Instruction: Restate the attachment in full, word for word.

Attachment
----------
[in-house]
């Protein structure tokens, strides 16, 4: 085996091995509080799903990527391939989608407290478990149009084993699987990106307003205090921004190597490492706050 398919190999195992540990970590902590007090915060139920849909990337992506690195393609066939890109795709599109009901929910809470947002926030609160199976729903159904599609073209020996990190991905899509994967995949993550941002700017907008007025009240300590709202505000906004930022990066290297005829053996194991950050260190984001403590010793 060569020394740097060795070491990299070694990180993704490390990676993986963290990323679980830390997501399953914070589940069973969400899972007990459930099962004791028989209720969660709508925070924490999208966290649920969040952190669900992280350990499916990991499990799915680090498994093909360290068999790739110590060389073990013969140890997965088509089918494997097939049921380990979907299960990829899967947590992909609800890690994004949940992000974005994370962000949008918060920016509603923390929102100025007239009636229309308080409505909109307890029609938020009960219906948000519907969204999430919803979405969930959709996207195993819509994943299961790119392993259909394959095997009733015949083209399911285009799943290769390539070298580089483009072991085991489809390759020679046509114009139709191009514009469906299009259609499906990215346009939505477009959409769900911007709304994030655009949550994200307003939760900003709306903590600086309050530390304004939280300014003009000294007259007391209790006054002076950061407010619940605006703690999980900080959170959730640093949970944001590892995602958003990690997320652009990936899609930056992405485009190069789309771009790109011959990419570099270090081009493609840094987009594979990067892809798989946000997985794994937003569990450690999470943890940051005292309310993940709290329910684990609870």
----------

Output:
[in-house]
């Protein structure tokens, strides 16, 4: 085996091995509080799903990527391939989608407290478990149009084993699987990106307003205090921004190597490492706050 398919190999195992540990970590902590007090915060139920849909990337992506690195393609066939890109795709599109009901929910809470947002926030609160199976729903159904599609073209020996990190991905899509994967995949993550941002700017907008007025009240300590709202505000906004930022990066290297005829053996194991950050260190984001403590010793 060569020394740097060795070491990299070694990180993704490390990676993986963290990323679980830390997501399953914070589940069973969400899972007990459930099962004791028989209720969660709508925070924490999208966290649920969040952190669900992280350990499916990991499990799915680090498994093909360290068999790739110590060389073990013969140890997965088509089918494997097939049921380990979907299960990829899967947590992909609800890690994004949940992000974005994370962000949008918060920016509603923390929102100025007239009636229309308080409505909109307890029609938020009960219906948000519907969204999430919803979405969930959709996207195993819509994943299961790119392993259909394959095997009733015949083209399911285009799943290769390539070298580089483009072991085991489809390759020679046509114009139709191009514009469906299009259609499906990215346009939505477009959409769900911007709304994030655009949550994200307003939760900003709306903590600086309050530390304004939280300014003009000294007259007391209790006054002076950061407010619940605006703690999980900080959170959730640093949970944001590892995602958003990690997320652009990936899609930056992405485009190069789309771009790109011959990419570099270090081009493609840094987009594979990067892809798989946000997985794994937003569990450690999470943890940051005292309310993940709290329910684990609870």